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Interesting confessions of ambulance drivers

THIS scene typifies any gawai celebration in the old Kedap longhouse, now
discarded. Tun Jugah was a guest to our Gawai Antu in this longhouse in
1973. Sadly many of the faces pictured here have been called home for an
everlasting rest in peace.

THE 1973 Gawai Antu in Kedap was held in the old Kedap longhouse, now abandoned. This scene is typical in any longhouse celebrating any gawai or festival, including Gawai Dayak as well as Gawai Antu.

A typical MRC ambulance, one of which gave Tun Jugah a lift to Sibu RASCOM
office in 1975.

Some regular readers of my column asked me whether I am writing anything about the present political scenario. I told a few of them during our coffee time that I am not a political analyst or writer, but if I were to write anything, it will be focused on Defence Minister and Amanah President Ahmad Sabu’s jokes that I really enjoy.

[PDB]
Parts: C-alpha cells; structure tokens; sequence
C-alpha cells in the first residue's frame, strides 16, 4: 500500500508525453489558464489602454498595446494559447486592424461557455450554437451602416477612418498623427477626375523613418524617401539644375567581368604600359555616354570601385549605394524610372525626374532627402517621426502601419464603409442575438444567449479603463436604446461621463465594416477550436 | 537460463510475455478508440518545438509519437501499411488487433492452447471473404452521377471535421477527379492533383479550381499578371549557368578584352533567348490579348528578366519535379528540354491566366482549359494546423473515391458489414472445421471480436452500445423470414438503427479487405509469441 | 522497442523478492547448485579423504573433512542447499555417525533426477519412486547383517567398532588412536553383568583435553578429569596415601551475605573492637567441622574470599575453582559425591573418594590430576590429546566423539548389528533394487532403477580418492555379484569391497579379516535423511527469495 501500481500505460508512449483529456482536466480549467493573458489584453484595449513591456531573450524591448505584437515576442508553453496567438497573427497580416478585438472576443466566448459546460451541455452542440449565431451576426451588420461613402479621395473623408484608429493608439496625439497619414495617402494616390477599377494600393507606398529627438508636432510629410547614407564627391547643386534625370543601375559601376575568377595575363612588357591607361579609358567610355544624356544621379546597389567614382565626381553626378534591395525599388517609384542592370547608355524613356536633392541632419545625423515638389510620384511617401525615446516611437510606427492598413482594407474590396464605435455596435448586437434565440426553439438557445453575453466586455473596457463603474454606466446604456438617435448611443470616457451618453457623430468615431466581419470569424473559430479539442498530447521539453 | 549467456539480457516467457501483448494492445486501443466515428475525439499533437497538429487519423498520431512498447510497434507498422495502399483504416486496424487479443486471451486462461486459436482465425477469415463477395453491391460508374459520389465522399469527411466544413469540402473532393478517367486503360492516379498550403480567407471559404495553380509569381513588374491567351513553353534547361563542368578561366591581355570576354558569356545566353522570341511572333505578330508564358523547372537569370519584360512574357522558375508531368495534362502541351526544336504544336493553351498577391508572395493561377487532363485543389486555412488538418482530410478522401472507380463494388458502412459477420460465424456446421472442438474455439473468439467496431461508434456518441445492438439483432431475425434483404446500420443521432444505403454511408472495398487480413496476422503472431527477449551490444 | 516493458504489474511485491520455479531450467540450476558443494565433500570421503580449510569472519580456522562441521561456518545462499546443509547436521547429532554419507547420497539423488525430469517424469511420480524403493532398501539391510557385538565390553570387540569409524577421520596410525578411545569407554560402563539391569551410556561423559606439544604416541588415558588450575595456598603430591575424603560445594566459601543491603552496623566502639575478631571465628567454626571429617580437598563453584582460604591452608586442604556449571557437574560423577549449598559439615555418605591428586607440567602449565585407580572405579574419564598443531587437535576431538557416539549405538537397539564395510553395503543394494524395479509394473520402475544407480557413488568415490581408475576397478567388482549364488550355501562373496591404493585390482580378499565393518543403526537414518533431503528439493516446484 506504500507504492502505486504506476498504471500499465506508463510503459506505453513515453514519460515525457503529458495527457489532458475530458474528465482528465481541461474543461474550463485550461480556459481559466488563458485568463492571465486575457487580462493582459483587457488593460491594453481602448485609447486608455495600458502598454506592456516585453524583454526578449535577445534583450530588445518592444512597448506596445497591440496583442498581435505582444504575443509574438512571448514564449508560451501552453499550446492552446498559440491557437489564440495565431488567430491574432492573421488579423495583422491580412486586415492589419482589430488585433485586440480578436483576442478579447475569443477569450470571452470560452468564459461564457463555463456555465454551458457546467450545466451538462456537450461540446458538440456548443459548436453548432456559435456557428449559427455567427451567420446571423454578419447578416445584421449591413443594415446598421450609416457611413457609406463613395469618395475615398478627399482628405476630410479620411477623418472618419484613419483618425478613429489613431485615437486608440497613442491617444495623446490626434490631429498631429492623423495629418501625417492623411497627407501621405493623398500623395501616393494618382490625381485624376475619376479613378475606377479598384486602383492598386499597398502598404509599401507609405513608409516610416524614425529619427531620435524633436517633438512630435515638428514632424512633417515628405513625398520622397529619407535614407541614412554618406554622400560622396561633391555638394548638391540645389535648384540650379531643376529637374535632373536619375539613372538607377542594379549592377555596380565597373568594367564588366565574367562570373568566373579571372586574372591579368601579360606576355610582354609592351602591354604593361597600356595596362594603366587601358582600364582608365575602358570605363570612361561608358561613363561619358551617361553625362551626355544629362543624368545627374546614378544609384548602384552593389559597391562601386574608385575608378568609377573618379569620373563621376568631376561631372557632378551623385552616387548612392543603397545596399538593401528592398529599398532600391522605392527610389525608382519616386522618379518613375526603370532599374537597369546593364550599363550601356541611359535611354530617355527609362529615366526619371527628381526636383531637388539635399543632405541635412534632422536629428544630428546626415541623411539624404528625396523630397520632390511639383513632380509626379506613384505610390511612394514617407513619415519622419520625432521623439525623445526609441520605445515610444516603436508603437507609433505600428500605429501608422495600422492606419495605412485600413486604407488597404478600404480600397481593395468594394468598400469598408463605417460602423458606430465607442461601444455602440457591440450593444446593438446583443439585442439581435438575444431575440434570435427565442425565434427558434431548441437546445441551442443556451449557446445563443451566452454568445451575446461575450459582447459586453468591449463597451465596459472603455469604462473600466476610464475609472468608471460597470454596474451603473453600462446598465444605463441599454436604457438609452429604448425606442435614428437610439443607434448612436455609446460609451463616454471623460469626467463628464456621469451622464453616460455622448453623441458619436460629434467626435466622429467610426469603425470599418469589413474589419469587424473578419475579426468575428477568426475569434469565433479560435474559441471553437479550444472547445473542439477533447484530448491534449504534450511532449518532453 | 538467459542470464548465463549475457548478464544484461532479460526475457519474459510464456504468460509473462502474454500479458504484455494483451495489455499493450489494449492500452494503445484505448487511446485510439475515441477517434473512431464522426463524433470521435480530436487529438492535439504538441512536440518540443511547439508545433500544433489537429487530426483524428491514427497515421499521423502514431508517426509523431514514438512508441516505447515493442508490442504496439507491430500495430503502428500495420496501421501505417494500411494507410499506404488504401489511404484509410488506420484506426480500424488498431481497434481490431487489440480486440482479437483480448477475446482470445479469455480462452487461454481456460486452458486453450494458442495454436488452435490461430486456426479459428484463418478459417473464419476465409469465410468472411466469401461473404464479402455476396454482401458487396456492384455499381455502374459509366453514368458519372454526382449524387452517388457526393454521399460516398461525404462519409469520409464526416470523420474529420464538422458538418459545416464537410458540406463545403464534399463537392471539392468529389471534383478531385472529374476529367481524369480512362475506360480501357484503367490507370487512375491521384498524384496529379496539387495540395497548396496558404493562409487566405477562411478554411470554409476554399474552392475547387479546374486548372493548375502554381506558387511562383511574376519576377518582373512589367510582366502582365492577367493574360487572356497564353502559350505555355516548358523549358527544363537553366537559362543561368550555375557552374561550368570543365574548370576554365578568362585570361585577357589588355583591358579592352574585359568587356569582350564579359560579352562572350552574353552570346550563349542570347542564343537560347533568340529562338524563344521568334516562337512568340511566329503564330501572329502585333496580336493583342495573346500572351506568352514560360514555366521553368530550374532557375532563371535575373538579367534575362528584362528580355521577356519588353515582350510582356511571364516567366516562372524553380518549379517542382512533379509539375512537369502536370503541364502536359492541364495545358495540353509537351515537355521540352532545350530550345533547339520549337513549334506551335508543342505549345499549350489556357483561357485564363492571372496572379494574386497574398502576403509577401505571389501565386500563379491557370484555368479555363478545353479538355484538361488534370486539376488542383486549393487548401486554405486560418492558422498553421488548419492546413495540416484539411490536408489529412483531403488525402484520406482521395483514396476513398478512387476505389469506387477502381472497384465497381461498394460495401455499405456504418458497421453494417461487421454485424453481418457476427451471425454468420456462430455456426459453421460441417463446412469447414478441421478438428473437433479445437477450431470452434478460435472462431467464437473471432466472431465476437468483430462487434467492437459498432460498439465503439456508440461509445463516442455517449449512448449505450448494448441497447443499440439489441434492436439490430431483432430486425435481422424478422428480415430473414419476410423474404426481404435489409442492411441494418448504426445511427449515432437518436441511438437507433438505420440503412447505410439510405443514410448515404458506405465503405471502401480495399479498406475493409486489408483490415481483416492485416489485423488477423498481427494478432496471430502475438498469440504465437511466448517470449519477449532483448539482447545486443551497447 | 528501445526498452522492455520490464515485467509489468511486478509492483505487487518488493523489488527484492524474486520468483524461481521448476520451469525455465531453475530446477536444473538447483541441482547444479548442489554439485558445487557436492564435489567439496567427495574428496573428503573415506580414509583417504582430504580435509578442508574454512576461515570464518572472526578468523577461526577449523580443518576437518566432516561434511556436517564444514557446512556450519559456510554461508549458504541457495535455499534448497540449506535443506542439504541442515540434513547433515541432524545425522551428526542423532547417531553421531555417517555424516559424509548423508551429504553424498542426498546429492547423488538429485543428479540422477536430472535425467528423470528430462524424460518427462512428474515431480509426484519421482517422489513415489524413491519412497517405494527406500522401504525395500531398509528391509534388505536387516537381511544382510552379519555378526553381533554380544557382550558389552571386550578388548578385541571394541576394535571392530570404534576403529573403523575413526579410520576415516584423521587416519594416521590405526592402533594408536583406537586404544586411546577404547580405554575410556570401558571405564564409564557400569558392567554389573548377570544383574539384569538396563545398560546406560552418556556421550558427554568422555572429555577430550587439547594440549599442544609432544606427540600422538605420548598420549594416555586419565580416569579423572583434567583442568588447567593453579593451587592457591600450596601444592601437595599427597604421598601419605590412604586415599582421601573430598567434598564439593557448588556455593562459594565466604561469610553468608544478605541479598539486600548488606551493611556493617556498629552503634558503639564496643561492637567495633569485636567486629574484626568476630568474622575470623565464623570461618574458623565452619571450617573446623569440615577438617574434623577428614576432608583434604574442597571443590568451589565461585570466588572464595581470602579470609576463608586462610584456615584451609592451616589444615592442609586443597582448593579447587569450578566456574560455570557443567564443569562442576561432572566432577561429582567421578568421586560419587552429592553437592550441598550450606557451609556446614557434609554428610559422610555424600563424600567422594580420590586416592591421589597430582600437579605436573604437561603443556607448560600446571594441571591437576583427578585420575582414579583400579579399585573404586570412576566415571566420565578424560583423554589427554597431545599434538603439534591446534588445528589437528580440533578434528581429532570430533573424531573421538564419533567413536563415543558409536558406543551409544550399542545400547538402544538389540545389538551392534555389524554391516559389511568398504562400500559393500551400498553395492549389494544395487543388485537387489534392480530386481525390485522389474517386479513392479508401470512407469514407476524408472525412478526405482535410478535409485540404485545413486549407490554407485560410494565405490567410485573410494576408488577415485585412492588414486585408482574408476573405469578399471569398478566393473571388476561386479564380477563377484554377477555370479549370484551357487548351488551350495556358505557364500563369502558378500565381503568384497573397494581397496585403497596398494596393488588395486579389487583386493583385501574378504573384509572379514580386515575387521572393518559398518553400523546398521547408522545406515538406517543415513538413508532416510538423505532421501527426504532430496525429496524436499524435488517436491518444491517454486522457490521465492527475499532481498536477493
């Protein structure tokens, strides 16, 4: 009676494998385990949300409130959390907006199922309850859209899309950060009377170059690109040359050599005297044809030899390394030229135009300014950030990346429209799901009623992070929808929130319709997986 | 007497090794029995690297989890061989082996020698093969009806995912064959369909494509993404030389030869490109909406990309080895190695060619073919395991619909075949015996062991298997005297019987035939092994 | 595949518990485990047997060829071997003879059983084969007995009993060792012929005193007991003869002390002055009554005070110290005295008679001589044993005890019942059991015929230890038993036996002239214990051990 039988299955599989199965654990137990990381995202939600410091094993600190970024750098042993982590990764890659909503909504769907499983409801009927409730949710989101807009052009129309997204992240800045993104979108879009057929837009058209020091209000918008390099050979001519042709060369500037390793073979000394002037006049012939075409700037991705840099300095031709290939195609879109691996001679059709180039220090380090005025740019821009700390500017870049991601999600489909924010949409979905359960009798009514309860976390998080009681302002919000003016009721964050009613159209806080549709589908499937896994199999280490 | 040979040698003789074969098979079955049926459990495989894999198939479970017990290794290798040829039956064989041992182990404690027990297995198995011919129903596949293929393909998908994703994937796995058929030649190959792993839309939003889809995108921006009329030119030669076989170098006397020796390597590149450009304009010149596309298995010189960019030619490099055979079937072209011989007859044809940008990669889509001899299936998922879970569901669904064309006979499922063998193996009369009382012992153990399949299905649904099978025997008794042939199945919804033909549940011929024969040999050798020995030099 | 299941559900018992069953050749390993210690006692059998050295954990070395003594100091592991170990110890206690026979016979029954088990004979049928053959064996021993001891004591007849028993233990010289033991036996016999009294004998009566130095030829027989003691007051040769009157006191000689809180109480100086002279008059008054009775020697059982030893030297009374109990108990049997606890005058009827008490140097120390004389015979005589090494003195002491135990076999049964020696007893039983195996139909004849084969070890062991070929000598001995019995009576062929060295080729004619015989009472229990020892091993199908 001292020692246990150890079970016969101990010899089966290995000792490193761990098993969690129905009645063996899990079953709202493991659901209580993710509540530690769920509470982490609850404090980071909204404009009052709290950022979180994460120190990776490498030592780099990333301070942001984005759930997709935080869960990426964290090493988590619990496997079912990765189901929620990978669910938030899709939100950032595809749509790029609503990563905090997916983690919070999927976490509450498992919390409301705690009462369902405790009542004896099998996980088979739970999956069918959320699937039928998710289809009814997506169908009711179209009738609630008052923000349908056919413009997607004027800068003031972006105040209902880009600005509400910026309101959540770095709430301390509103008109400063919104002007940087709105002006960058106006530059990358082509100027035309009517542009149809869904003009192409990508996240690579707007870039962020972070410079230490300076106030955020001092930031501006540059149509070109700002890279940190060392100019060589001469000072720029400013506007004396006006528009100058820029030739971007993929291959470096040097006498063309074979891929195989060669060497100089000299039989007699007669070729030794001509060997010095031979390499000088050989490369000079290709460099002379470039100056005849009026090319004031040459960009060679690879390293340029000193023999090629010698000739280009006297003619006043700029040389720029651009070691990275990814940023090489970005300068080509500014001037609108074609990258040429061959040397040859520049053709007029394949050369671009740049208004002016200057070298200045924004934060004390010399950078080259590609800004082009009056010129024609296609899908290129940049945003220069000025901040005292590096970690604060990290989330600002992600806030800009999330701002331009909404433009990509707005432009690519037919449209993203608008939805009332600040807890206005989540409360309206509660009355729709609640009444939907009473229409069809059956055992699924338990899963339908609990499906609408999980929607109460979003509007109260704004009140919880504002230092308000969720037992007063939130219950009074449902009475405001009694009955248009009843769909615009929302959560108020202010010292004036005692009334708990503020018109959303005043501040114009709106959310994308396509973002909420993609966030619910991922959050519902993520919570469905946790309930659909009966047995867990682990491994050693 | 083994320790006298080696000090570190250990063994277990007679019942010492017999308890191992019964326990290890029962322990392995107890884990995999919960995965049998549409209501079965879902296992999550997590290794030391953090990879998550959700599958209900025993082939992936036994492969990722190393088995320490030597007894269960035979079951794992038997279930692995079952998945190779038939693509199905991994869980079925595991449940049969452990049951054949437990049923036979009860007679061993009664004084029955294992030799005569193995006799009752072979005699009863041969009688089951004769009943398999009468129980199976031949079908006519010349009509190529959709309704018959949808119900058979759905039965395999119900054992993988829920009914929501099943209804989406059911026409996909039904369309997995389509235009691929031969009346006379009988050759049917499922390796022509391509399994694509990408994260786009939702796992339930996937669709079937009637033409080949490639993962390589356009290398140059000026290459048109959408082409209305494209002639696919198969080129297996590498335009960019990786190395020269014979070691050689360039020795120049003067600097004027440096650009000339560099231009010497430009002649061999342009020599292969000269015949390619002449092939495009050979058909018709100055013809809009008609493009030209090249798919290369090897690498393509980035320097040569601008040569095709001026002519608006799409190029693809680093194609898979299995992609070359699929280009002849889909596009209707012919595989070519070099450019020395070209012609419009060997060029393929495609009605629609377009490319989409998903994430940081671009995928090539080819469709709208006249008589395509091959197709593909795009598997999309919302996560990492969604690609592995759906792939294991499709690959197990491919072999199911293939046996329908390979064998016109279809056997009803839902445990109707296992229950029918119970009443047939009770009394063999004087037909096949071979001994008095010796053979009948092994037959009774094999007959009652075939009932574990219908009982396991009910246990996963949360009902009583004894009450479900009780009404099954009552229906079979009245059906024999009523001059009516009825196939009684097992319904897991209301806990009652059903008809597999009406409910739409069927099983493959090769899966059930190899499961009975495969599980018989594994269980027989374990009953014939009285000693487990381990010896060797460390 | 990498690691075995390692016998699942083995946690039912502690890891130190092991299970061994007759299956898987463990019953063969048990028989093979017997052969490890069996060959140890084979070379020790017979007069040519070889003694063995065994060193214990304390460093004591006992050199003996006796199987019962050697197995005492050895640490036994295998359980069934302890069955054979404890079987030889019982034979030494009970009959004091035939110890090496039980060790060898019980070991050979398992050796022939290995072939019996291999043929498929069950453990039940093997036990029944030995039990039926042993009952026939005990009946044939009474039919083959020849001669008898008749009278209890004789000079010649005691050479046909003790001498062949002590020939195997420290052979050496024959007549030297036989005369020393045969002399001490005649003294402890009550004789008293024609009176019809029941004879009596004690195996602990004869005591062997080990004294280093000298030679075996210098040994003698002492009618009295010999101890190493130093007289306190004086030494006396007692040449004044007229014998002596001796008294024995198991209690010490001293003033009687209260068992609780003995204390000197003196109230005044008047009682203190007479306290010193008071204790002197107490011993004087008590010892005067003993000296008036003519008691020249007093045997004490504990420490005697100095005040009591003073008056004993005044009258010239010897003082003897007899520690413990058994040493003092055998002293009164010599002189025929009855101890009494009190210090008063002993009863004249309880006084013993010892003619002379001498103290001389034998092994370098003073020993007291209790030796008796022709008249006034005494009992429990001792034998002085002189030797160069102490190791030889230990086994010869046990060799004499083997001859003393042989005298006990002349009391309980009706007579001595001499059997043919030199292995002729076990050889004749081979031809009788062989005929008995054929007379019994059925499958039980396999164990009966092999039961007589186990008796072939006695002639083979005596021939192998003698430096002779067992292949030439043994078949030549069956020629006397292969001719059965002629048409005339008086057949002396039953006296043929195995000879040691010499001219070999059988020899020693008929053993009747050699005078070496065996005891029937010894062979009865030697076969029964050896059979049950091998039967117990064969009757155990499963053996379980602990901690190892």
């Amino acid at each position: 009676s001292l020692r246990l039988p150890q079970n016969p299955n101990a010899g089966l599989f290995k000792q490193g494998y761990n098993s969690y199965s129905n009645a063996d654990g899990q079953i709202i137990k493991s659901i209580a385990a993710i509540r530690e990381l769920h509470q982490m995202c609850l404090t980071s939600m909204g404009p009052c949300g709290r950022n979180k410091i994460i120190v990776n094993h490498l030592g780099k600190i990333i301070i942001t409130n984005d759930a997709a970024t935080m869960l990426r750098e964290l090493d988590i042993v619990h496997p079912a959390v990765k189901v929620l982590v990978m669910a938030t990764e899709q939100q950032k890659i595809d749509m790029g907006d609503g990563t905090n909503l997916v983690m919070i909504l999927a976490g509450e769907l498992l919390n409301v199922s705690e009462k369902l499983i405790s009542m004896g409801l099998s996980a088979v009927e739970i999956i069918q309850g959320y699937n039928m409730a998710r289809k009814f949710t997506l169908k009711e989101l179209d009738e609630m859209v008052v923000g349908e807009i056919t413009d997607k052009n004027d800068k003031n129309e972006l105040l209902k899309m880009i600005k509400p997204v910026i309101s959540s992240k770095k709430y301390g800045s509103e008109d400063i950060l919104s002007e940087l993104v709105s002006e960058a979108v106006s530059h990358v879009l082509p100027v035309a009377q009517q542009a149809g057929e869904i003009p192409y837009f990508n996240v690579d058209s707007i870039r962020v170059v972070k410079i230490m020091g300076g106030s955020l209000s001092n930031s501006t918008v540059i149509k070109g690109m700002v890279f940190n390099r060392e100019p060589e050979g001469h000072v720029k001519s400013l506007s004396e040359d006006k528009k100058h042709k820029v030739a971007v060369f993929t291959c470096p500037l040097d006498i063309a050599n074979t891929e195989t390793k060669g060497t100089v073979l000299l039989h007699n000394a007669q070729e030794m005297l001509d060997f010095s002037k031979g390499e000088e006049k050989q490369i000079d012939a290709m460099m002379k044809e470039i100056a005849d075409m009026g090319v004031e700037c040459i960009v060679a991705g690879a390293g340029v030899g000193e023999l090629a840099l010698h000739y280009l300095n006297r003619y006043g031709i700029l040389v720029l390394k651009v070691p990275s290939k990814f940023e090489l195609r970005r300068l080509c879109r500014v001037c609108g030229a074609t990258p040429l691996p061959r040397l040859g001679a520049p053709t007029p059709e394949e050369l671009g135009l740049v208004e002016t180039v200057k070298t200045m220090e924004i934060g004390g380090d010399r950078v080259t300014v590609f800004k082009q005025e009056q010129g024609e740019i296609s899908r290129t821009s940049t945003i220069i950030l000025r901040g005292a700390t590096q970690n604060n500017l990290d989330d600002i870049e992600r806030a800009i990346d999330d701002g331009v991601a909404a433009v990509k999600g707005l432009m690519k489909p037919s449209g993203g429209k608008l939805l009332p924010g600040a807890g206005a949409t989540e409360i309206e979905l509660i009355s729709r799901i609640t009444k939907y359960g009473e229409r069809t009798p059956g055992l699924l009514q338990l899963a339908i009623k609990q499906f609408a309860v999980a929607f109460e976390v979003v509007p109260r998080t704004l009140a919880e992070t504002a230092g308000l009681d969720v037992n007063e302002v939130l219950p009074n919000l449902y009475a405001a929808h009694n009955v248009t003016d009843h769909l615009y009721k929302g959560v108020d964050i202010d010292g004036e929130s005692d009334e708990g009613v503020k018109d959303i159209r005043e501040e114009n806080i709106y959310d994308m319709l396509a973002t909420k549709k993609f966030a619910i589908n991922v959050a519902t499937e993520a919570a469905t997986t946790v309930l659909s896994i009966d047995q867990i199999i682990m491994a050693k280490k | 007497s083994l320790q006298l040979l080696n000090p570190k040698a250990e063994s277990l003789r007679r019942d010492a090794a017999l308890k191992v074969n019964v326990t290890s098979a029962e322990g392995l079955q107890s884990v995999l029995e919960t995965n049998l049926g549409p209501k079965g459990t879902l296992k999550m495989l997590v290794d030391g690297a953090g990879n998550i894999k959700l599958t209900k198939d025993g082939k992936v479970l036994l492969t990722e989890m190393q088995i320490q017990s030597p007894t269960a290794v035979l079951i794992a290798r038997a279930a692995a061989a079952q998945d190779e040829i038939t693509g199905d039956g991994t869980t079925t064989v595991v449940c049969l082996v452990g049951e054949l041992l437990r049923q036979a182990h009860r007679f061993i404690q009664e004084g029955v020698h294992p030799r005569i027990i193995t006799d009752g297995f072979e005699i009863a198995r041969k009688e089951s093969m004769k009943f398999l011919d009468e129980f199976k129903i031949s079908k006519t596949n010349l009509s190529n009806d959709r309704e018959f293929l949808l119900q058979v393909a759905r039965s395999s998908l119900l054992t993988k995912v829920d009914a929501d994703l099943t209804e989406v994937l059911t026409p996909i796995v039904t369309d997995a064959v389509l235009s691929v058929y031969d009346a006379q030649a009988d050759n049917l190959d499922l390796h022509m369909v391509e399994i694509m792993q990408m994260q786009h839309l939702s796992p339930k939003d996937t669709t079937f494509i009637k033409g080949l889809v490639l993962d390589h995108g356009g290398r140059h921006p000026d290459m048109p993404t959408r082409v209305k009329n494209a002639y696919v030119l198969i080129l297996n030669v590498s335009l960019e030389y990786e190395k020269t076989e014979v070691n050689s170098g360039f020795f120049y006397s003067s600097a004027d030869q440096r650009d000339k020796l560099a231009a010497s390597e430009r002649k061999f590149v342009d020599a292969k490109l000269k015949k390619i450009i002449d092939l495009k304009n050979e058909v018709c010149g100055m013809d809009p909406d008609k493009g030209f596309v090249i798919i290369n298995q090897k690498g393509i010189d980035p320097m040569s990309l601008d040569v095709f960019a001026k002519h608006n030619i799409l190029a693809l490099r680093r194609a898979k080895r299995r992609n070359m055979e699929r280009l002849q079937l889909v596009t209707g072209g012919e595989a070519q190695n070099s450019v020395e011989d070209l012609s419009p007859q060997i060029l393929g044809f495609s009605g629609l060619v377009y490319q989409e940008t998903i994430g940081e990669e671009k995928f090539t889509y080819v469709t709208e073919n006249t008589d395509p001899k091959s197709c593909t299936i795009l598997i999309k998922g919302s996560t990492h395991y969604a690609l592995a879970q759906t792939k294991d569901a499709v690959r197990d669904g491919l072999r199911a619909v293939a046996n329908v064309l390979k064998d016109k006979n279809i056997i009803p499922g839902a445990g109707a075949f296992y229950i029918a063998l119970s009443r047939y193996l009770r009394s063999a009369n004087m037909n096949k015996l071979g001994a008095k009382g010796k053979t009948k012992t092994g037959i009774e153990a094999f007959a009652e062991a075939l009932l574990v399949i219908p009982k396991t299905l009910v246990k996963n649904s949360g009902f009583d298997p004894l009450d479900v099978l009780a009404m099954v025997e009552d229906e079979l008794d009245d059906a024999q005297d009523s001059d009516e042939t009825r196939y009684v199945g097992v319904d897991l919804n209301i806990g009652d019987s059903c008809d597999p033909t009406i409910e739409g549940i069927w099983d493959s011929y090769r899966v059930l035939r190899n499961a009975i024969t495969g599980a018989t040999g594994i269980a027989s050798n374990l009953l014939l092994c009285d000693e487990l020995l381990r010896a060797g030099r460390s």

Nevertheless, a lot of his jokes are already viral on KiniTV series, so viewers could look into these TV series to enjoy his jokes, including those he made on newly sworn-in Prime Minister Tun Dr Mahathir Mohamed. So a firm ‘no’ to any political issues as these can be easily found written by newspapers’ reporters, feature writers and others. I rather go for items that are different, and hitherto, perhaps have never been written before by anybody.

My recent article on Datuk Alexander Nanta Linggi just before GE14 polling day reminds me of his late grandfather Iban Paramount chief Tun Datuk Patinggi Temenggong Jugah anak Barieng (1903-1981) who also held the post of Federal Minister of Sarawak Affairs.